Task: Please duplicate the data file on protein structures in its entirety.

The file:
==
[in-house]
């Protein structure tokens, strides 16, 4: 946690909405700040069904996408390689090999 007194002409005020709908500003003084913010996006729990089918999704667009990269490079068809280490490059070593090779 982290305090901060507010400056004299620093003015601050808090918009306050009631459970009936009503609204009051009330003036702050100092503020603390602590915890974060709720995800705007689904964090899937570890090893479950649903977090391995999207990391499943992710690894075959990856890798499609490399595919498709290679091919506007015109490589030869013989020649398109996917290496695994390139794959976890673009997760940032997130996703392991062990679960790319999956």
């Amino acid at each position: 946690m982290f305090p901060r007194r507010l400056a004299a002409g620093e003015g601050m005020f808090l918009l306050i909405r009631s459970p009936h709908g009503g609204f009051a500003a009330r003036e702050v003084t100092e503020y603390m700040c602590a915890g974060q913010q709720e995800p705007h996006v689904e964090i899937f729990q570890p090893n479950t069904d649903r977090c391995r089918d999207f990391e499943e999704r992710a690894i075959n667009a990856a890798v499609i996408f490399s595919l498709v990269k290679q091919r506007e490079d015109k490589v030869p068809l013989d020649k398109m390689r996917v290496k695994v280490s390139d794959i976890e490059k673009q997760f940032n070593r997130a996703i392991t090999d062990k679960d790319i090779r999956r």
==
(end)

[in-house]
């Protein structure tokens, strides 16, 4: 946690909405700040069904996408390689090999 007194002409005020709908500003003084913010996006729990089918999704667009990269490079068809280490490059070593090779 982290305090901060507010400056004299620093003015601050808090918009306050009631459970009936009503609204009051009330003036702050100092503020603390602590915890974060709720995800705007689904964090899937570890090893479950649903977090391995999207990391499943992710690894075959990856890798499609490399595919498709290679091919506007015109490589030869013989020649398109996917290496695994390139794959976890673009997760940032997130996703392991062990679960790319999956």
């Amino acid at each position: 946690m982290f305090p901060r007194r507010l400056a004299a002409g620093e003015g601050m005020f808090l918009l306050i909405r009631s459970p009936h709908g009503g609204f009051a500003a009330r003036e702050v003084t100092e503020y603390m700040c602590a915890g974060q913010q709720e995800p705007h996006v689904e964090i899937f729990q570890p090893n479950t069904d649903r977090c391995r089918d999207f990391e499943e999704r992710a690894i075959n667009a990856a890798v499609i996408f490399s595919l498709v990269k290679q091919r506007e490079d015109k490589v030869p068809l013989d020649k398109m390689r996917v290496k695994v280490s390139d794959i976890e490059k673009q997760f940032n070593r997130a996703i392991t090999d062990k679960d790319i090779r999956r």